Monsanto's internal communications show efforts to influence research on glyphosate
A California law firm has released several dozen internal documents that show that Monsanto influenced research on glyphosate, Roundup’s key ingredient.
The lawyers represent farmers who claimed in a lawsuit that exposure to Roundup caused them non-Hodgkin's lymphoma. The documents posted Tuesday on the law firm's website include email and memos that contain more evidence that the company had ghostwritten research on the health effects of glyphosate. They build on other evidence a federal judge unsealed in March.
“We’re hoping that by bringing the documents to the public’s awareness that they’ll be able to review them and researchers will be able to use them and hopefully, we’ll have a better knowledge of the science behind the product to make sure that people’s health is protected,” said Brent Wisner, a partner at Baum, Hedlund, Aristei and Goldman.
In a series of emails that took place in 2015, former Monsanto consultant John Acquavella wrote, "We call that ghost writing and it is unethical" and "I can’t be a part of deceptive authorship on a presentation or publication."
Scott Partridge, Monsanto’s vice president of global strategy denies that the company influenced research on Roundup.
“There was no ghostwriting,” Partridge said. “Monsanto provided data and assisted with edits on technical issues. But the conclusions and opinions expressed in those papers are those of the authors.”
Partridge added that “there has never been a finding that glyphosate has caused cancer in the real world.” He referred to a 2013 paper by the U.S. Agricultural Health Study that showed no link between glyphosate and cancer among a large number of farmers. The study was not published but was reviewed by a member of the International Agency for Research on Cancer, which concluded that glyphosate was a “probable carcinogen.”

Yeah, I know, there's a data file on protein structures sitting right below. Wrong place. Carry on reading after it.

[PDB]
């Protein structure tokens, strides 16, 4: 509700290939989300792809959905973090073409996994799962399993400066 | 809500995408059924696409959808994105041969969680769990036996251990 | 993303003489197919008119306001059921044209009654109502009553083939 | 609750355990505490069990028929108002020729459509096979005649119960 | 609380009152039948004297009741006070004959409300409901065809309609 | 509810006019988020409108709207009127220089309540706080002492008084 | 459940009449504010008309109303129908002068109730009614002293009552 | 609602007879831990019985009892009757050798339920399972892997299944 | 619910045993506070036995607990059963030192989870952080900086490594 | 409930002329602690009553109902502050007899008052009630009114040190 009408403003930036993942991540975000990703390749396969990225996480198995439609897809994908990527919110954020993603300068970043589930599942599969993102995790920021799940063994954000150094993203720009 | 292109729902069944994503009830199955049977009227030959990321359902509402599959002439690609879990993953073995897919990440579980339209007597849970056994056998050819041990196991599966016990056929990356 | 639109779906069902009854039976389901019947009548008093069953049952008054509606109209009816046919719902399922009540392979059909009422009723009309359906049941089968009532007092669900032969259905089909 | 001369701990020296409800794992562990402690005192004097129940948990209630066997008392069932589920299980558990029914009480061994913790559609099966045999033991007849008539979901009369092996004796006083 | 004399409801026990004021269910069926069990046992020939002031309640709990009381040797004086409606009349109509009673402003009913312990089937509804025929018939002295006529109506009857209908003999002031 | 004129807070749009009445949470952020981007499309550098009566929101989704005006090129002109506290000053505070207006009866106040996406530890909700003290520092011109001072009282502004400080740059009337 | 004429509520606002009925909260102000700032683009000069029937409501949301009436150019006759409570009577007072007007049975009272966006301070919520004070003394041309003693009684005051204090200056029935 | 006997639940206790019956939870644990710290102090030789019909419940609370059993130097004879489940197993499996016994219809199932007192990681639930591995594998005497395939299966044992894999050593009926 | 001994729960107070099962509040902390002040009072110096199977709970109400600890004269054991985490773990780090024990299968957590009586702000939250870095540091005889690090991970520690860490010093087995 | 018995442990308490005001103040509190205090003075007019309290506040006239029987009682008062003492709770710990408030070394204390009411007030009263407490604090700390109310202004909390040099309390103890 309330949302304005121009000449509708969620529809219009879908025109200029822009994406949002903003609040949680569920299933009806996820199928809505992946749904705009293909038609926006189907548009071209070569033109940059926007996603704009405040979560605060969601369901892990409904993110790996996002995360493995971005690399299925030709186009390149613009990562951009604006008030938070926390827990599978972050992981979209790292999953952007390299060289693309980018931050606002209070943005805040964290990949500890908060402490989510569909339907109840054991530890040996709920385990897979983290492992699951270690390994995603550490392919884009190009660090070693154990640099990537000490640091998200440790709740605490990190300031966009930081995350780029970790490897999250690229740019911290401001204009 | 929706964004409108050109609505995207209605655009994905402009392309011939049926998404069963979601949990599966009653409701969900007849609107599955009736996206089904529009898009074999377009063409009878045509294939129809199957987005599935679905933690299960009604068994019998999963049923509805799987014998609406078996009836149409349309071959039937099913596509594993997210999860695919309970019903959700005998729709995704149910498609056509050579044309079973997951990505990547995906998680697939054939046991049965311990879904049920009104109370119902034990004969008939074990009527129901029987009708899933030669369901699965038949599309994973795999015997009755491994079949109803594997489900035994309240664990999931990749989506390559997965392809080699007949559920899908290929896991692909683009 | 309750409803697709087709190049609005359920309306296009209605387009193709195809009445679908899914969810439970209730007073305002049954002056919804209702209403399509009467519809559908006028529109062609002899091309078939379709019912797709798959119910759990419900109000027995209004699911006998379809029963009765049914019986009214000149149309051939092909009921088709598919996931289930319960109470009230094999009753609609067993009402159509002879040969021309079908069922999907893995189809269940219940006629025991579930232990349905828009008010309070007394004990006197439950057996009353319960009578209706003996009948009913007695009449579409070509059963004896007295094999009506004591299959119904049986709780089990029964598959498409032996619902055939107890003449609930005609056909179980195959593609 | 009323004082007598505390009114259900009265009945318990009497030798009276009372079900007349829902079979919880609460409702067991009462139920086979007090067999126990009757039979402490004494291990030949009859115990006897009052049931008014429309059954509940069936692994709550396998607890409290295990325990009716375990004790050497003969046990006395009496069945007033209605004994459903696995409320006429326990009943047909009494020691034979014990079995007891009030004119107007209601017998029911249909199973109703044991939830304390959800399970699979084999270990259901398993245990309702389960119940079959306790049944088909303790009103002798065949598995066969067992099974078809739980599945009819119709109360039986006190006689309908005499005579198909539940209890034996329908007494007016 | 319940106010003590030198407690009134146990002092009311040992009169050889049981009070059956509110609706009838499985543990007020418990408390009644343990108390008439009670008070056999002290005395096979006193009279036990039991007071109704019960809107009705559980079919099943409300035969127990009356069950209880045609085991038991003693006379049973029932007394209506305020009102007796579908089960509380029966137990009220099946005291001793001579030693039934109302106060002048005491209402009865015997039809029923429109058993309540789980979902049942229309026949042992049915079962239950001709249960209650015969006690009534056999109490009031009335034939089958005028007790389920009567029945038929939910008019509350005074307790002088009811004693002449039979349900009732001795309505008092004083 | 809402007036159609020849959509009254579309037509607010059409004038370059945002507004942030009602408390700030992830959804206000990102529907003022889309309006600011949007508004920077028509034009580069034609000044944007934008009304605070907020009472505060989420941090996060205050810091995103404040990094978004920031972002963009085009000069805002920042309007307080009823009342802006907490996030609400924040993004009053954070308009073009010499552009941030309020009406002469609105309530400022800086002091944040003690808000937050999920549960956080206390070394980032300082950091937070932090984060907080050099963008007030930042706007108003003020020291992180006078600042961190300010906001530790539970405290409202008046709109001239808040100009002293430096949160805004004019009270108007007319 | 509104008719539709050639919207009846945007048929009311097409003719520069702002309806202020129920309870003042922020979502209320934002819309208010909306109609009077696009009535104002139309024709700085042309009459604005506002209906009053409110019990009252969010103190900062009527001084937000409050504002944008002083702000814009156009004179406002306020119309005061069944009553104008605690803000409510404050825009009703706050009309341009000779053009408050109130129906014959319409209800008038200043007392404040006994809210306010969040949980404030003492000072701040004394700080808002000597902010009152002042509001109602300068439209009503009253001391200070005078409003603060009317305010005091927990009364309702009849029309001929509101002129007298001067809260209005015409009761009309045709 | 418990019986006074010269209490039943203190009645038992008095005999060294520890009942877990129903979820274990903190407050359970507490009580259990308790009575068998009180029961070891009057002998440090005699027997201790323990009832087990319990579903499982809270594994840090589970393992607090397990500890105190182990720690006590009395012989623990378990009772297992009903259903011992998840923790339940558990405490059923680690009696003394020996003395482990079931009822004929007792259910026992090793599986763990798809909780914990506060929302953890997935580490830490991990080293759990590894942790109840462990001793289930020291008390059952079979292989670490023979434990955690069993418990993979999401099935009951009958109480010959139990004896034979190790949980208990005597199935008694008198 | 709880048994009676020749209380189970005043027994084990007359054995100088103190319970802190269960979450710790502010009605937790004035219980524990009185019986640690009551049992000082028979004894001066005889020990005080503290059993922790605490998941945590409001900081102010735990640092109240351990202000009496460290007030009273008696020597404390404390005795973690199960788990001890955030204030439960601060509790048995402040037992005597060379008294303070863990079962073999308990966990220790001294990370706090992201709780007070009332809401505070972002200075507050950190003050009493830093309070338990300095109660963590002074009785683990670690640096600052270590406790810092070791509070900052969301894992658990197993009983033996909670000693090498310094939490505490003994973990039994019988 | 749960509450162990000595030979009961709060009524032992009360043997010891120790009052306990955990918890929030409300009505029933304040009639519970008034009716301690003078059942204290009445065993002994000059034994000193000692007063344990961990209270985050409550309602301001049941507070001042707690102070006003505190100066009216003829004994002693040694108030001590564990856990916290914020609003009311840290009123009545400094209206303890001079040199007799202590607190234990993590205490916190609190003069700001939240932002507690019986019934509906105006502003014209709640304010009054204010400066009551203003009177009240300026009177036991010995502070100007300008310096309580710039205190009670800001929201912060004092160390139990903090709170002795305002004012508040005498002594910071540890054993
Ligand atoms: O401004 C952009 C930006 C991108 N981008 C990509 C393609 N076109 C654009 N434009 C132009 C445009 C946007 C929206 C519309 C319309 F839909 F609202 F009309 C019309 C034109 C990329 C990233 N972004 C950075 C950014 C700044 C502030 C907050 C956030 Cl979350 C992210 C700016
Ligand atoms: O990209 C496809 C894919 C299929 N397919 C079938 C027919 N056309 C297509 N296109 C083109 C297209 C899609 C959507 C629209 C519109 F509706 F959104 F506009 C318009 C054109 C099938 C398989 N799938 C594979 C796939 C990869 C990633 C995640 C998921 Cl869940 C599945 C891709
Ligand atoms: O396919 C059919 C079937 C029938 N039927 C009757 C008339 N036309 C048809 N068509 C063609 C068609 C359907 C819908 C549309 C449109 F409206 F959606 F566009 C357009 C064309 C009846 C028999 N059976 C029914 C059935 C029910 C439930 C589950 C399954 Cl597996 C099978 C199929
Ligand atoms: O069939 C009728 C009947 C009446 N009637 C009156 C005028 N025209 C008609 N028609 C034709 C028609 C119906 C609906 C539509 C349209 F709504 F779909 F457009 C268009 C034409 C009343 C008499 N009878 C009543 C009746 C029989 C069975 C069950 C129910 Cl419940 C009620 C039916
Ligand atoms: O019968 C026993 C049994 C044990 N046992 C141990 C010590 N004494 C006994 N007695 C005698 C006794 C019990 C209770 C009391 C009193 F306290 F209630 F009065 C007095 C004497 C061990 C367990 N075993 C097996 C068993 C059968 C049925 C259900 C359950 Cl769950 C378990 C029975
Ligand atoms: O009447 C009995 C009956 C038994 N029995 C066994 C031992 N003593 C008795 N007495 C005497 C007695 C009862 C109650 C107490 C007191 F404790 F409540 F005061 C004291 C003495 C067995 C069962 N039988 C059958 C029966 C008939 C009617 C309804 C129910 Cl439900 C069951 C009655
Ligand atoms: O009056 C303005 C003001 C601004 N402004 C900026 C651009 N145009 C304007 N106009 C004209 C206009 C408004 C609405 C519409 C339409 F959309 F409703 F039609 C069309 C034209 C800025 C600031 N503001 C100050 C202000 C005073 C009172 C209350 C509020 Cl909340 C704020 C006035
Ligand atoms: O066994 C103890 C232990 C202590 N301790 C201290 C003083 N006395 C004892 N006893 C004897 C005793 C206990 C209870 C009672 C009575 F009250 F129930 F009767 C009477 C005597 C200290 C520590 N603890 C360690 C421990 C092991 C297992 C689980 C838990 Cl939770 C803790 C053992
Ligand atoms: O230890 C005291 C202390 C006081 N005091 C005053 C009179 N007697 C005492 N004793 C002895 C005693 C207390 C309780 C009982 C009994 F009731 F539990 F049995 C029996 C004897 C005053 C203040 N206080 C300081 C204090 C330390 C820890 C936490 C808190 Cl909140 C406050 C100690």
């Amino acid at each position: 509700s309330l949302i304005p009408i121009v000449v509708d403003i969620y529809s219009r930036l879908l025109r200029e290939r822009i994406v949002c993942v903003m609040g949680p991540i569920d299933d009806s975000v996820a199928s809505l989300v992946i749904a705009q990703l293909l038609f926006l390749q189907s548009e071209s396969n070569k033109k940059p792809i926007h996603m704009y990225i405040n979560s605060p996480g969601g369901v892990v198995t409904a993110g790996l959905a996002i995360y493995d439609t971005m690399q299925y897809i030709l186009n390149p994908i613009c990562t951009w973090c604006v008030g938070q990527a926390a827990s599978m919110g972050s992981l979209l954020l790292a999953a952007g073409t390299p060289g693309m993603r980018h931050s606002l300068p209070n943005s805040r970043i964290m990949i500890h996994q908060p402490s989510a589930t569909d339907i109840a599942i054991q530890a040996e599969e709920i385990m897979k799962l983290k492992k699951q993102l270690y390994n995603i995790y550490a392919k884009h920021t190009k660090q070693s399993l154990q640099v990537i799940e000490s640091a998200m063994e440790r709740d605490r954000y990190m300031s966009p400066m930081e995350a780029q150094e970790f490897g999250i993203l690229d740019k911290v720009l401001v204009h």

Another batch of emails between various Monsanto personnel indicates how involved company officials were in defending the safety of Roundup. They sought retraction of a study by Gilles-Eric Seralini on the toxicity of glyphosate. Email revealed a close relationship between Monsanto scientist David Saltmiras and the editor of the journal Food and Chemical Toxicology, where the study was published.
Arthur Elkins, inspector general of the Environmental Protection Agency, is also investigating possible illegal collusion between the EPA and Monsanto, which has been suggested in the internal communications. The EPA issued a report last fall that concluded that glyphosate isn’t likely to cause cancer.
Partridge called the law firm’s posting of the internal documents “unethical” and said the lawyers violated court orders in making them public. Baum Hedlund challenged the protection of the documents at the end of June and said that Monsanto’s lawyers missed a July 31 deadline to file a motion to keep the internal communications confidential.
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